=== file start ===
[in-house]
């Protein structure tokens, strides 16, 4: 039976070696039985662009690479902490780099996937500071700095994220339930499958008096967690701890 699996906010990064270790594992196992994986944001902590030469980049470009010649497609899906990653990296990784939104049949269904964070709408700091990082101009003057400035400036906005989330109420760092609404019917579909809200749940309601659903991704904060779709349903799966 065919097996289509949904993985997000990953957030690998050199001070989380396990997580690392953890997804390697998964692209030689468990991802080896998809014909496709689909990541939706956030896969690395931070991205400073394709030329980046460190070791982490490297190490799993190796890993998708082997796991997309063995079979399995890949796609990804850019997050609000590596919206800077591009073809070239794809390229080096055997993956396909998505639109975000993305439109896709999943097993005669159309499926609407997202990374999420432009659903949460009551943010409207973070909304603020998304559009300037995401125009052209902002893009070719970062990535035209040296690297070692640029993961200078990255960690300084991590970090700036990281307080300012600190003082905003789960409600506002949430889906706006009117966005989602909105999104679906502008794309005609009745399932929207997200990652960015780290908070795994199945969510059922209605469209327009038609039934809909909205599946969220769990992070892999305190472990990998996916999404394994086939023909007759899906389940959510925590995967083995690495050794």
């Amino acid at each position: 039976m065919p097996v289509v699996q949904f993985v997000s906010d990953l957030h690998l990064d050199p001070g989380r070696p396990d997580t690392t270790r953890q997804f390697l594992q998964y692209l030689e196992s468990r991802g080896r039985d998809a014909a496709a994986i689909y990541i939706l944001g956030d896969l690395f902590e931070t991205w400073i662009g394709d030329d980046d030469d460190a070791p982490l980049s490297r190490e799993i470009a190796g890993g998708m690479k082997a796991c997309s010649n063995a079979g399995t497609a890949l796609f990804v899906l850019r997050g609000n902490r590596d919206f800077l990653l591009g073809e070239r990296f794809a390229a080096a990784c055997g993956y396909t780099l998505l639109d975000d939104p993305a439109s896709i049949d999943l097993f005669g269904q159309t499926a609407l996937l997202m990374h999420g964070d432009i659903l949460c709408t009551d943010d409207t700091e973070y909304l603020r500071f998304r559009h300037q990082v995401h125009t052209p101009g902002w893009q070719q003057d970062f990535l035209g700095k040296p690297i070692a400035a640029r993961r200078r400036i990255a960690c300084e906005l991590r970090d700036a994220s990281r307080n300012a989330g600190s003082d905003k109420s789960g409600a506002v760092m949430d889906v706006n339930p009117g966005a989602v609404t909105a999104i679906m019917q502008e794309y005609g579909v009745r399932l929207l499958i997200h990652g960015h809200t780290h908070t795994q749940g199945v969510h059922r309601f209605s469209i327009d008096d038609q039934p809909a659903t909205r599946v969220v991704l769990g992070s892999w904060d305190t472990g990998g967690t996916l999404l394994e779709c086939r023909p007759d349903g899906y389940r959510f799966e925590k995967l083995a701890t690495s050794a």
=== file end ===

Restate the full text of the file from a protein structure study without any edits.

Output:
[in-house]
């Protein structure tokens, strides 16, 4: 039976070696039985662009690479902490780099996937500071700095994220339930499958008096967690701890 699996906010990064270790594992196992994986944001902590030469980049470009010649497609899906990653990296990784939104049949269904964070709408700091990082101009003057400035400036906005989330109420760092609404019917579909809200749940309601659903991704904060779709349903799966 065919097996289509949904993985997000990953957030690998050199001070989380396990997580690392953890997804390697998964692209030689468990991802080896998809014909496709689909990541939706956030896969690395931070991205400073394709030329980046460190070791982490490297190490799993190796890993998708082997796991997309063995079979399995890949796609990804850019997050609000590596919206800077591009073809070239794809390229080096055997993956396909998505639109975000993305439109896709999943097993005669159309499926609407997202990374999420432009659903949460009551943010409207973070909304603020998304559009300037995401125009052209902002893009070719970062990535035209040296690297070692640029993961200078990255960690300084991590970090700036990281307080300012600190003082905003789960409600506002949430889906706006009117966005989602909105999104679906502008794309005609009745399932929207997200990652960015780290908070795994199945969510059922209605469209327009038609039934809909909205599946969220769990992070892999305190472990990998996916999404394994086939023909007759899906389940959510925590995967083995690495050794």
């Amino acid at each position: 039976m065919p097996v289509v699996q949904f993985v997000s906010d990953l957030h690998l990064d050199p001070g989380r070696p396990d997580t690392t270790r953890q997804f390697l594992q998964y692209l030689e196992s468990r991802g080896r039985d998809a014909a496709a994986i689909y990541i939706l944001g956030d896969l690395f902590e931070t991205w400073i662009g394709d030329d980046d030469d460190a070791p982490l980049s490297r190490e799993i470009a190796g890993g998708m690479k082997a796991c997309s010649n063995a079979g399995t497609a890949l796609f990804v899906l850019r997050g609000n902490r590596d919206f800077l990653l591009g073809e070239r990296f794809a390229a080096a990784c055997g993956y396909t780099l998505l639109d975000d939104p993305a439109s896709i049949d999943l097993f005669g269904q159309t499926a609407l996937l997202m990374h999420g964070d432009i659903l949460c709408t009551d943010d409207t700091e973070y909304l603020r500071f998304r559009h300037q990082v995401h125009t052209p101009g902002w893009q070719q003057d970062f990535l035209g700095k040296p690297i070692a400035a640029r993961r200078r400036i990255a960690c300084e906005l991590r970090d700036a994220s990281r307080n300012a989330g600190s003082d905003k109420s789960g409600a506002v760092m949430d889906v706006n339930p009117g966005a989602v609404t909105a999104i679906m019917q502008e794309y005609g579909v009745r399932l929207l499958i997200h990652g960015h809200t780290h908070t795994q749940g199945v969510h059922r309601f209605s469209i327009d008096d038609q039934p809909a659903t909205r599946v969220v991704l769990g992070s892999w904060d305190t472990g990998g967690t996916l999404l394994e779709c086939r023909p007759d349903g899906y389940r959510f799966e925590k995967l083995a701890t690495s050794a």